Queensland prepares for above average bush fire season


Bushland and wildlife may be at risk this bushfire season. Photo: Robert Thornton

Authorities have warned rising temperatures and very dry conditions may cause an ‘above average’ fire danger across much of Queensland is already rated as ‘moderate to high risk’.

In the last six weeks, the Rural Fire Service (RFS) and Fire Rescue Service (FRS) has dealt with call-outs to more than 1,700 fires state-wide.

Minister for Fire and Emergency Services, Mark Ryan said bushfires have occurred from the most northern parts of the state and right down to the NSW border, and Queenslanders need to take precautions to ensure their own safety.

“Bushfires can start at any time and with little warning. You don’t even have to live close to bush or grassland to be affected,” Mr Ryan said.

“I urge everyone and people visiting our state to check out the Rural Fire Service website, to learn how to prepare for these fires and complete a Bushfire Survival Plan.”

Queensland Fire and Emergency Services have contracted two large water bombing helicopters as well as an observation and attack supervision helicopter until 17 December.

The Bell 214B water bombing helicopter can draught 2,650L of water into a belly tank from any accessible water source.

Acting Commissioner for Queensland Fire and Emergency Services (QFES), Mike Wassing said their resources are at the ready on the ground and in the air to respond quickly to any bushfire emergency in the coming months.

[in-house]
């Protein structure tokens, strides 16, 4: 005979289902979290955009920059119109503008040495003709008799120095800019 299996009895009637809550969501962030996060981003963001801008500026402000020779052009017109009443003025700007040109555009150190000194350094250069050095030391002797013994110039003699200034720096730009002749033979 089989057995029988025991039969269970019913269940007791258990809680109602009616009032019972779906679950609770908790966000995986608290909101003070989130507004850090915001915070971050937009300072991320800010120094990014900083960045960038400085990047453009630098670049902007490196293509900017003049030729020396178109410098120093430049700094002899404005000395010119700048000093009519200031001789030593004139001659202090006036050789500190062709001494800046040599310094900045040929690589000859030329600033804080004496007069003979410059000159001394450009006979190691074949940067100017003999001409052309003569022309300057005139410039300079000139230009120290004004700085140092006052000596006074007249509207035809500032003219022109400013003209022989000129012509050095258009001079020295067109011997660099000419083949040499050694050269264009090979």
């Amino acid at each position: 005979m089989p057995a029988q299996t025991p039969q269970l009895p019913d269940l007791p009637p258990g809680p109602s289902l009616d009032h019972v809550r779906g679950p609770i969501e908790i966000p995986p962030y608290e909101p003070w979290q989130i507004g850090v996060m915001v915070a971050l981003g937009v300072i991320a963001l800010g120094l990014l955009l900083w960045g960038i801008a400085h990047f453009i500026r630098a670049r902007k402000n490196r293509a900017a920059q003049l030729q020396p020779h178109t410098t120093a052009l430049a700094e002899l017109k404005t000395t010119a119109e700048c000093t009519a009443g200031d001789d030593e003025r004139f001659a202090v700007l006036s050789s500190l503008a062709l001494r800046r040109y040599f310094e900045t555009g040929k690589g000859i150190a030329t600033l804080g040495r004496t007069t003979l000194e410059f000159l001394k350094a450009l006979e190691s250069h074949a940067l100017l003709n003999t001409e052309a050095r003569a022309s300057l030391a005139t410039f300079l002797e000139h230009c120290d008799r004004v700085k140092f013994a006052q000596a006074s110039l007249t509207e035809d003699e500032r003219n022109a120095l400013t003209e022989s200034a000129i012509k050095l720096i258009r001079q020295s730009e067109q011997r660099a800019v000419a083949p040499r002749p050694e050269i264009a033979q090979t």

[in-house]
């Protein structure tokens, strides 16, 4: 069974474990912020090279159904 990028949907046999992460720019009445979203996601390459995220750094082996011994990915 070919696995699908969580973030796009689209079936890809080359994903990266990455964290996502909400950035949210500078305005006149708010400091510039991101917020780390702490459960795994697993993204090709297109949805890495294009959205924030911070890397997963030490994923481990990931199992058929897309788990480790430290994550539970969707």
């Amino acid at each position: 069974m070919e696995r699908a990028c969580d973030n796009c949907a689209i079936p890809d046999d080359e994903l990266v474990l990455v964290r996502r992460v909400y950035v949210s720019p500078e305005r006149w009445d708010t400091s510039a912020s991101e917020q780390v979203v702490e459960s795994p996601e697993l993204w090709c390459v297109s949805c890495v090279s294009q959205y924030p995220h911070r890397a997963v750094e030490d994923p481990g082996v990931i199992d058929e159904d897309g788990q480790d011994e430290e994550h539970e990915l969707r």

“Over the next few months, areas that were impacted by Tropical Cyclone Debbie and associated flooding can expect high levels of fire activity,” Acting Commissioner Wassing said.

“Land management agencies have been working hard to reduce dangerous fuel loads, but a heightened risk still remains in these areas.”

Bushfires have already damaged bushland and wildlife this season.

Acting Commissioner Wassing also stressed the need to take precautions in the coming months.

“Make sure your Bushfire Survival Plan is up-to-date and everyone in your house knows what they will do if a bushfire threatens,” Acting Commissioner Wassing said.

“If you decide to relocate, identify where you will go, what you will take with you and how you will get there safely.”

A resident in the bushfire prone area of Chuwar in Ipswich, Ashley Druve said there’s preparations his family makes before each bushfire season.

“The main thing is keeping the roof gutters clear to avoid any burning on the house itself,” Mr Druve said.

“Any leaf litter is moved away so there’s a clear zone around the house.”

For more information visit the Queensland Fire and Emergency Services website.




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